Arnett v. Hanby

Annotate this Case

262 A.2d 659 (1970)

William J. ARNETT and Arlene J. Arnett, his wife, Bruce Arnett, through his next friend, Arlene J. Arnett, Intervenor, Plaintiffs, v. Gary HANBY, Defendant.

Superior Court of Delaware, New Castle.

February 4, 1970.

Julian D. Winslow, Wilmington, for plaintiffs.

James F. Kipp, Wilmington, for defendant.

STIFTEL, President Judge.

Originally, this was a property damage suit filed in Justice of Peace Court by the *660 Arnetts to recover for damage to their automobile. Default judgment was obtained against Hanby for $346 and he appealed.

In this Court, defendant permitted the minor son of the Arnetts to join this action for his personal injuries with his mother as next friend.

Automobile Damages

I announced at trial that Mr. William J. Arnett was contributorily negligent as a matter of law. Arnett failed to keep a proper lookout and violated Section 4164(c) of 21 Del.Code because he entered into Darley Road before it was safe so to do. His recovery, therefore, for property damage is barred.

The Arnett vehicle was registered in the name of the husband "and/or" wife. Even though the husband is barred, may the wife recover her share?

The complaint alleges the vehicle was "* * * the property of the plaintiff, namely, William J. Arnett, and Arlene J. Arnett, his wife * * *". Also testimony at trial indicated that the plaintiffs considered themselves co-owners of the property. As co-owners the Arnetts in the absence of evidence to the contrary presumptively held the car by the entirety. DuPont v. DuPont, 33 Del.Ch. 571, 98 A.2d 493, 496 (1953).

A tenancy by the entirety is a sole tenancy, both husband and wife having the whole estate. Godman v. Greer, 12 Del.Ch. 397, 105 A. 380 (1918). In the eyes of the law a husband and wife are one person and therefore do not take by halves but by the whole. Annot: Estate by Entirety-Personalty, 64 A.L.R.2d 812. The consequence of this unity and indivisibility of ownership is that the negligence of one spouse is the negligence of both insofar as a claim on the entirety property is concerned. See Neiman v. Watkins, 204 Pa.Super. 13, 201 A.2d 238 (1964).

Public policy should exclude the wife's recovery when her husband is barred. See Stitzinger v. Stitzinger Lumber Co., 187 Pa.Super. 453, 144 A.2d 486, 488 (1958). Since the husband is barred from recovery, the nature of the co-ownership requires his wife be barred.

Thus, judgment must be rendered against plaintiffs husband and wife on their claim for property damage.

Bruce Arnett

Bruce was eight years old at the time of the accident. He was tossed against the dashboard. As a consequence, he suffered some face abrasions. A portion of his face was swollen. He complained about other pains, for example, in his neck and lower back. Because of his back pain, he was taken to Dr. Strange six weeks after the accident and again on September 23, 1969. The last visit to the doctor was approximately one year after the accident, which occurred on October 29, 1968. His back was asymptomatic and so remains. There was a complete and uneventful recovery. He missed only three days from school. I conclude that fair and reasonable compensation for his personal injuries is $725 plus $77.50 for doctor and medical bills, amounting to a total of $802.50.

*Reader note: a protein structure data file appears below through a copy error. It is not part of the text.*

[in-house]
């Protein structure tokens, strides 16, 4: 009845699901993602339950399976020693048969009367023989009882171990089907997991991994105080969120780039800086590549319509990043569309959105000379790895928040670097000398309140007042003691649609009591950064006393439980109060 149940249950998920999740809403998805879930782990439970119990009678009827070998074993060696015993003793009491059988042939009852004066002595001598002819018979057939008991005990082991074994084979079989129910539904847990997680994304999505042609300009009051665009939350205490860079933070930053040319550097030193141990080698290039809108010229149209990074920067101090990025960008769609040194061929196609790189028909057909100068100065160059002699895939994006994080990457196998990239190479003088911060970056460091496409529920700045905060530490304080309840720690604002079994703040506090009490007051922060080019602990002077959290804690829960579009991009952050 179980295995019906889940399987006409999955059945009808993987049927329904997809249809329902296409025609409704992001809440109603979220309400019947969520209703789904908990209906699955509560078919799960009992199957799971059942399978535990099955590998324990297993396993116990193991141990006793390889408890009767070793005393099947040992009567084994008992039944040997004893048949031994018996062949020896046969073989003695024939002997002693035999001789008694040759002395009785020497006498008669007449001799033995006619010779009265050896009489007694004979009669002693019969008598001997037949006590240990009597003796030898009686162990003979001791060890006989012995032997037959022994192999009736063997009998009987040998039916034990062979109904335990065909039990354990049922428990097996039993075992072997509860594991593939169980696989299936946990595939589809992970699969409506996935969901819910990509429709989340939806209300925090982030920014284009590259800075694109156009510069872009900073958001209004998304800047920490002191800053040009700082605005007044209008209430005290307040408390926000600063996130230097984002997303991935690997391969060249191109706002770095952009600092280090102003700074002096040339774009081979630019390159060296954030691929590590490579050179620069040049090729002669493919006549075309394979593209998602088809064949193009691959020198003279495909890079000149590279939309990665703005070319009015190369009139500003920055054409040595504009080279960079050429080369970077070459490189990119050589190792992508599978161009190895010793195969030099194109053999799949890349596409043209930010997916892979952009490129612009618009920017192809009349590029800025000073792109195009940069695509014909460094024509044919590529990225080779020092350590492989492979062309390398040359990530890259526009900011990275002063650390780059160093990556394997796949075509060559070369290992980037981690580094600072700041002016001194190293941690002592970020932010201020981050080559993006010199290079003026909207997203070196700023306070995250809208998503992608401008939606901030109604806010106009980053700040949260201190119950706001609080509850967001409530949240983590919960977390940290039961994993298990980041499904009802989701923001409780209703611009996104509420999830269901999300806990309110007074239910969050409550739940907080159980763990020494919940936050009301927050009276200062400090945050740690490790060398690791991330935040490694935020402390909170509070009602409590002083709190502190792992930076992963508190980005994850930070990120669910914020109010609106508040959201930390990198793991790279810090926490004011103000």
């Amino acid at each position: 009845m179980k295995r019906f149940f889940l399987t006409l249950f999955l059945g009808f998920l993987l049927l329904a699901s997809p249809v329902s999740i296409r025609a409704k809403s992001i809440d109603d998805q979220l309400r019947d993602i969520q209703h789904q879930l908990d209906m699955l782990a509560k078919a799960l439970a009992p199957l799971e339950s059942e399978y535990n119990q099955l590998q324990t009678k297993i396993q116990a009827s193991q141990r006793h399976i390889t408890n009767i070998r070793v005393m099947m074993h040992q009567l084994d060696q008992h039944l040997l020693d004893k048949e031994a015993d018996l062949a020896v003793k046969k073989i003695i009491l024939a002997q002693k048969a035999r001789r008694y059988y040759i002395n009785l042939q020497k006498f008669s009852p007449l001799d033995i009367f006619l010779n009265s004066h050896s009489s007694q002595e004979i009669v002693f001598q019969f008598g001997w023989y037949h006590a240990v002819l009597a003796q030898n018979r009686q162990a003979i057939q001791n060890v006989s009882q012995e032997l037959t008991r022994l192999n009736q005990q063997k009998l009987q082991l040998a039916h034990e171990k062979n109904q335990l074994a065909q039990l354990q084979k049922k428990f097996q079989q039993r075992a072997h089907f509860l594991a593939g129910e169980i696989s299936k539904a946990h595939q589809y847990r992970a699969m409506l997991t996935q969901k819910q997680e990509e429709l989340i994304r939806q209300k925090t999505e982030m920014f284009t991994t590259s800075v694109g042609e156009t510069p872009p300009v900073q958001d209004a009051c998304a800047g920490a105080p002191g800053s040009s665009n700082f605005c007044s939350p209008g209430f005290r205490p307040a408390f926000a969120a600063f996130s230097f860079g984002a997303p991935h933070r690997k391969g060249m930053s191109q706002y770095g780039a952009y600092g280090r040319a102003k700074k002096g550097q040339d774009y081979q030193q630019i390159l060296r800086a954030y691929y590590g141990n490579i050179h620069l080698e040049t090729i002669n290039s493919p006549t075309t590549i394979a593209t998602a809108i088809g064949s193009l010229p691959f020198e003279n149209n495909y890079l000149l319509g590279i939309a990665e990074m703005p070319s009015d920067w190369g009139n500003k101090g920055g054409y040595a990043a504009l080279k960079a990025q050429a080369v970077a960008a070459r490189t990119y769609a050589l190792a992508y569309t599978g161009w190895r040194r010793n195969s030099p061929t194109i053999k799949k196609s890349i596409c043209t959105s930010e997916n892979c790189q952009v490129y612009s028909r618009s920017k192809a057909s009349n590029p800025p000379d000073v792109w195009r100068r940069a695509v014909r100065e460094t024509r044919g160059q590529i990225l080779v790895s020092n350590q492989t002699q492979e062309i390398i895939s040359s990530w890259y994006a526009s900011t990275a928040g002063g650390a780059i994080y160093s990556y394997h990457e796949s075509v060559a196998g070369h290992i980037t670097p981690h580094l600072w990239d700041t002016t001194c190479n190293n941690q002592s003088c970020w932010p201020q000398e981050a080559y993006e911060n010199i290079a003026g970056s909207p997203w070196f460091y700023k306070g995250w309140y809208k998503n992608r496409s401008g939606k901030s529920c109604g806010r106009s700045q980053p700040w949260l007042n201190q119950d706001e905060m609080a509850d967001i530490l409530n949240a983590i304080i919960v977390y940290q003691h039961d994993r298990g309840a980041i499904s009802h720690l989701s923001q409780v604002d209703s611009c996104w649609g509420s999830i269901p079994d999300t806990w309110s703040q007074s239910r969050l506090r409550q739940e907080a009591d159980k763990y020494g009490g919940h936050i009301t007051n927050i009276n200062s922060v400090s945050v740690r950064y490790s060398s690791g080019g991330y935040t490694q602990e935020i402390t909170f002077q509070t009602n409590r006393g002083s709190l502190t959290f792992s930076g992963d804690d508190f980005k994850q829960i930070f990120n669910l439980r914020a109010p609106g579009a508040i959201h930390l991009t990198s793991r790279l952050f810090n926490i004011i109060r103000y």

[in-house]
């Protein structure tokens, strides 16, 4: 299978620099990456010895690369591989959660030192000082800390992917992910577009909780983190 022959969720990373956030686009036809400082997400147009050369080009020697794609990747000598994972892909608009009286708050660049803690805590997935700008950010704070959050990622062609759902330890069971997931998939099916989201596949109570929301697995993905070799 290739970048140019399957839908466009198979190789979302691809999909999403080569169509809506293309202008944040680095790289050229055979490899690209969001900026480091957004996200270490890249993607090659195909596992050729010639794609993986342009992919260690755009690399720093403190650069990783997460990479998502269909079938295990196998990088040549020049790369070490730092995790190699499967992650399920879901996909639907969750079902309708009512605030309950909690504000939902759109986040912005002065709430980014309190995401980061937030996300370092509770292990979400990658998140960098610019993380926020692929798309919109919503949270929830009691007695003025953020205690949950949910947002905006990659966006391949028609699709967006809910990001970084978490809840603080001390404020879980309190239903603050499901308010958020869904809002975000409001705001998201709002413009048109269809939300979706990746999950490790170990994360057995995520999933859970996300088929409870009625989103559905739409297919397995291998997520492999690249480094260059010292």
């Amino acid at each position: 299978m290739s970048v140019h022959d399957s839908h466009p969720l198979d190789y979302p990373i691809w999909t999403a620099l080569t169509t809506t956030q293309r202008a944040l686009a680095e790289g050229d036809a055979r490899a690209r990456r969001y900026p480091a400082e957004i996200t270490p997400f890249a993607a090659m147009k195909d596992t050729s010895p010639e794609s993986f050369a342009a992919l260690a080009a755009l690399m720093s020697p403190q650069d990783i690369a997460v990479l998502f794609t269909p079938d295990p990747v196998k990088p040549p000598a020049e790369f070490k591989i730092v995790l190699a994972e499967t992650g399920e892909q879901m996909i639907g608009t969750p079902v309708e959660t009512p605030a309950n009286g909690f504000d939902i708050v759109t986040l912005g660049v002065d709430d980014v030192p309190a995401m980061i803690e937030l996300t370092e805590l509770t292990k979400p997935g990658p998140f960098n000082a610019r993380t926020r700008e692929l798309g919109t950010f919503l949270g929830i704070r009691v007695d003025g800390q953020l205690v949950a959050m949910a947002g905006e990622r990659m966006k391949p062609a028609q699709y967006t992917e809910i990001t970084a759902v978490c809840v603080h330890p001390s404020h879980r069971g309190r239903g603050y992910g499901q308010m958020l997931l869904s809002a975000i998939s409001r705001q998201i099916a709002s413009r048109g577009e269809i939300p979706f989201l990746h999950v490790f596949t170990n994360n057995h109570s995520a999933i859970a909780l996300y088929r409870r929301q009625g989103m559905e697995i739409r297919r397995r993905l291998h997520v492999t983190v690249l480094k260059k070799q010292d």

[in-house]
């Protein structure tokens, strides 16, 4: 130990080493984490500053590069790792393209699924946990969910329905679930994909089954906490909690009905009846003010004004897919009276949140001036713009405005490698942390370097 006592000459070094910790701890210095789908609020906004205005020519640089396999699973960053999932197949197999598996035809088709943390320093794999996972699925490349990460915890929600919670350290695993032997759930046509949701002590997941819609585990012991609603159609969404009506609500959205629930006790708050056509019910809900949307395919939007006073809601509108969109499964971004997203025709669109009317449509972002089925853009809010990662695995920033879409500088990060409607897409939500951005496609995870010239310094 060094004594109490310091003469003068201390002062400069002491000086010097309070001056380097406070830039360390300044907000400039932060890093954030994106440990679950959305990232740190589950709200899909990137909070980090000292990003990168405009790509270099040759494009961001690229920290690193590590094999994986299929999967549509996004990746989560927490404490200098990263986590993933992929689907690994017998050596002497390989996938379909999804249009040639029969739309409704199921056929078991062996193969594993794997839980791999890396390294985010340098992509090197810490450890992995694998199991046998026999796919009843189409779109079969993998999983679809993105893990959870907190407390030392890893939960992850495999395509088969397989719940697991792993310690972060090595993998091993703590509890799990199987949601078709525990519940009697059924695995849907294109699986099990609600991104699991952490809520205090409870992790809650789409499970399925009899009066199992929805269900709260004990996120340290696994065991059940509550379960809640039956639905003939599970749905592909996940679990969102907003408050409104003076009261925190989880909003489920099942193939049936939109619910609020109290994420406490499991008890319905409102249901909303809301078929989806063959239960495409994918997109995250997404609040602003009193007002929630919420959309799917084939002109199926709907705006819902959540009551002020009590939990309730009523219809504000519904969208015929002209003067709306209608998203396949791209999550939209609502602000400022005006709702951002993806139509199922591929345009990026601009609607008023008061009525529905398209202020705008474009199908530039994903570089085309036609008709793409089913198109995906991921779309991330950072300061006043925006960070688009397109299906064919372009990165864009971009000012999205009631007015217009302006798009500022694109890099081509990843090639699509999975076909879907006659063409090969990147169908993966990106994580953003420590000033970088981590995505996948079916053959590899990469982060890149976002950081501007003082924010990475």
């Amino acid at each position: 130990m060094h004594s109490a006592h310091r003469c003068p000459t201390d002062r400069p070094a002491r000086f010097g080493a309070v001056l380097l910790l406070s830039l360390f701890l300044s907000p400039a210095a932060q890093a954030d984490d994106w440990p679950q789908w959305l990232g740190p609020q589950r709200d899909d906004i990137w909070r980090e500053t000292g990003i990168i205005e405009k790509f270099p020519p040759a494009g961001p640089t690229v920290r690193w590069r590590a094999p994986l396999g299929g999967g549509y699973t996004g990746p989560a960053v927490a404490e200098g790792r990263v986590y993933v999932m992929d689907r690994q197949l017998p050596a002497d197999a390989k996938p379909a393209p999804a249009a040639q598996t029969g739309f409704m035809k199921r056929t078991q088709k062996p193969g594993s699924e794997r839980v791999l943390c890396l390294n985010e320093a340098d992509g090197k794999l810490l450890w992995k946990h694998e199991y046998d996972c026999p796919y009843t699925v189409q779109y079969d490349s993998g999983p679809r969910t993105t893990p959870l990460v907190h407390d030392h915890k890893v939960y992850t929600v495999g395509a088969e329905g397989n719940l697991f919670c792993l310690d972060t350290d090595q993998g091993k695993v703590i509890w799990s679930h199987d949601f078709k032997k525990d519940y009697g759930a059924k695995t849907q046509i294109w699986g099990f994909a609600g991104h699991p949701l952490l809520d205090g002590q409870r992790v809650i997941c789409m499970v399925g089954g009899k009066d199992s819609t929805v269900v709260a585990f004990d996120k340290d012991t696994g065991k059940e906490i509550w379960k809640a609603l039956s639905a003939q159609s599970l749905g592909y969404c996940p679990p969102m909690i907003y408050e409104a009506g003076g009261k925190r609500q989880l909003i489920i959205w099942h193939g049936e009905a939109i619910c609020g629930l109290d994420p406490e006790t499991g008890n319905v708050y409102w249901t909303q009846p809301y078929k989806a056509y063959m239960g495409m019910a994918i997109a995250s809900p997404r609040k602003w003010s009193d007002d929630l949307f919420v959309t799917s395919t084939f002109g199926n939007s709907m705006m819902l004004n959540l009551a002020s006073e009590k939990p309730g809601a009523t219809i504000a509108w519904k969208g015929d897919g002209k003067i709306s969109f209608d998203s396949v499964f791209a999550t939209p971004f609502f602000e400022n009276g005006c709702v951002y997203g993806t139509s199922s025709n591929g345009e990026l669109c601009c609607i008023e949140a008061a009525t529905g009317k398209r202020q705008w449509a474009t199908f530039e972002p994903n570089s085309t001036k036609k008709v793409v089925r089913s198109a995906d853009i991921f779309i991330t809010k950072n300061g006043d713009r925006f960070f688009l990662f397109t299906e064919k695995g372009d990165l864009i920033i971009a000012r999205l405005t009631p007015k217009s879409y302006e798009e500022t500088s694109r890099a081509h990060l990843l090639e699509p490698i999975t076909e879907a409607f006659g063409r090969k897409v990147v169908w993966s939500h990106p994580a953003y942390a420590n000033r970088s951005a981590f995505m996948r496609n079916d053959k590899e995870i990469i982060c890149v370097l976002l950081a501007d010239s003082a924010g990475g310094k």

I arrived at this judgment based on facts from which I concluded that Gary Hanby was negligent in the operation of his automobile in that he did drive his car without keeping a proper lookout and without paying proper attention to plaintiffs' vehicle and further that he failed to take the necessary precaution to slow down for a flashing yellow light in compliance with Section 4110(a) (2). See Carnes v. Winslow, Del., 182 A.2d 19.

Defendant, himself, admitted that in all probability he was exceeding the speed limit before he applied his brakes, and other witnesses so testified. Without doubt, he was negligent, and it is my conclusion that *661 his conduct contributed in some measure to the accident which occurred. Had he been driving with care, and maintaining the required lookout, he would have seen Mr. Arnett's car move into the intersection and could have given adequate warning of his approach; and had his speed been considerably lower, there is a reasonable probability that his vehicle could have been so controlled as to avoid colliding with plaintiffs' vehicle, especially with the force that it did.

Judgment for plaintiffs in the amount of $802.50 and costs.

It is so ordered.